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  • Writer's pictureStacy Taylor, LCSW

Mindlessness Meditation?

Updated: May 20

Practically everyone is practicing mindfulness meditation. It's being promoted in the classrooms, businesses, even at your local Kaiser.

The idea is that by paying attention to your thoughts, you can get a handle on them. But what if your thoughts, instead, get a handle on you?

Mindfulness meditation can be helpful for some people. But there is a dark side, which has been dubbed a "Dark Night of the Soul." In these instances, people actually feel worse, not better. And, in some cases, people have actually developed severe anxiety and depression, especially if they are prone to these issues.

What might be a problem with mindfulness? Our thoughts can be a rabbit hole of misery. If we pay close attention, we may notice doubt, shame, and lots of fear. So paying uber attention to them may create agitation. Also, mindfulness can lead to a relentless self-focus, as in continually monitoring your thoughts.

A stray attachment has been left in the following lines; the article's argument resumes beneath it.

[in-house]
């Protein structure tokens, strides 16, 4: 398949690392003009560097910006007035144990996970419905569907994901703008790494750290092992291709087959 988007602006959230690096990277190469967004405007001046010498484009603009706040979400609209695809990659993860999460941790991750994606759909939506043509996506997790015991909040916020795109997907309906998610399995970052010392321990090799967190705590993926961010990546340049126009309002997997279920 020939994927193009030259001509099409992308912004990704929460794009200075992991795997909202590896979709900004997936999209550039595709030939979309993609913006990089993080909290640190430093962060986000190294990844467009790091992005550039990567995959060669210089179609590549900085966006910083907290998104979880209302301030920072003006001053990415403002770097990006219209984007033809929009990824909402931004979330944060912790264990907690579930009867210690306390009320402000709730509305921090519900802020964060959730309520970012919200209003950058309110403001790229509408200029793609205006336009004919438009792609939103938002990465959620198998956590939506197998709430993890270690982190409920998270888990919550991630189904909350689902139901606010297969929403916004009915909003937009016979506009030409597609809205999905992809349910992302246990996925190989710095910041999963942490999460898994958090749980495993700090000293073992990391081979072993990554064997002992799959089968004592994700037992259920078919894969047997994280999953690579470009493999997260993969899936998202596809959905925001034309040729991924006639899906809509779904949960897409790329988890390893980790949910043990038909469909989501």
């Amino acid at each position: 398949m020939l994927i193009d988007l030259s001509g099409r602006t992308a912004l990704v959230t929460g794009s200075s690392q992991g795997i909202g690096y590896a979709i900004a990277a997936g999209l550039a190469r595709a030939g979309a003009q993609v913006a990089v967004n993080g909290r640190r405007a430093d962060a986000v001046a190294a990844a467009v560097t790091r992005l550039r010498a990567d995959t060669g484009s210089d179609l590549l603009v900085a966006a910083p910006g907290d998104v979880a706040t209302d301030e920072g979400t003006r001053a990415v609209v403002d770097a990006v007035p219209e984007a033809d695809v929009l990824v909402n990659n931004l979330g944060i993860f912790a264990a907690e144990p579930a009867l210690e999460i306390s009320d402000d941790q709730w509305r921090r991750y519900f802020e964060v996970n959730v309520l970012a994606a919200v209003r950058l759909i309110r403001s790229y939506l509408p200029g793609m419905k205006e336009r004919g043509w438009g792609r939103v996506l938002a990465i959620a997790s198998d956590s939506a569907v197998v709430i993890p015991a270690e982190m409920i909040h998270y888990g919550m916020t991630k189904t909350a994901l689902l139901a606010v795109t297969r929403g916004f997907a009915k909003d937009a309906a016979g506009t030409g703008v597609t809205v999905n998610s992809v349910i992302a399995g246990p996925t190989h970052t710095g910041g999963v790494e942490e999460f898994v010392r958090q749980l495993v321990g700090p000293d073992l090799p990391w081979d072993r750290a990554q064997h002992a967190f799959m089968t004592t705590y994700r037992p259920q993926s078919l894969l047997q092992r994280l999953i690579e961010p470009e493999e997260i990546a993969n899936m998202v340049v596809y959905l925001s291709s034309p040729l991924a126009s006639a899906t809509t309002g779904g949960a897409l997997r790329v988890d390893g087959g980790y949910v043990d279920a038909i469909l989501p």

I don't think there is a one-step-fits-all approach to matters such as meditation. For some people it helps. For others, it's too boring and makes them restless. And for others, it may create more distress than anything else.

Is "Mindlessness" better? Sometimes. Your thoughts are not always your friend; same with your emotions.

There are times to notice what you are thinking in order to gain insight and direction. But it may be better at other times to ignore thoughts and feelings, distract yourself, and fix your mind on something cheerful and positive. As the old bumper sticker reads, "Don't believe everything that you think."

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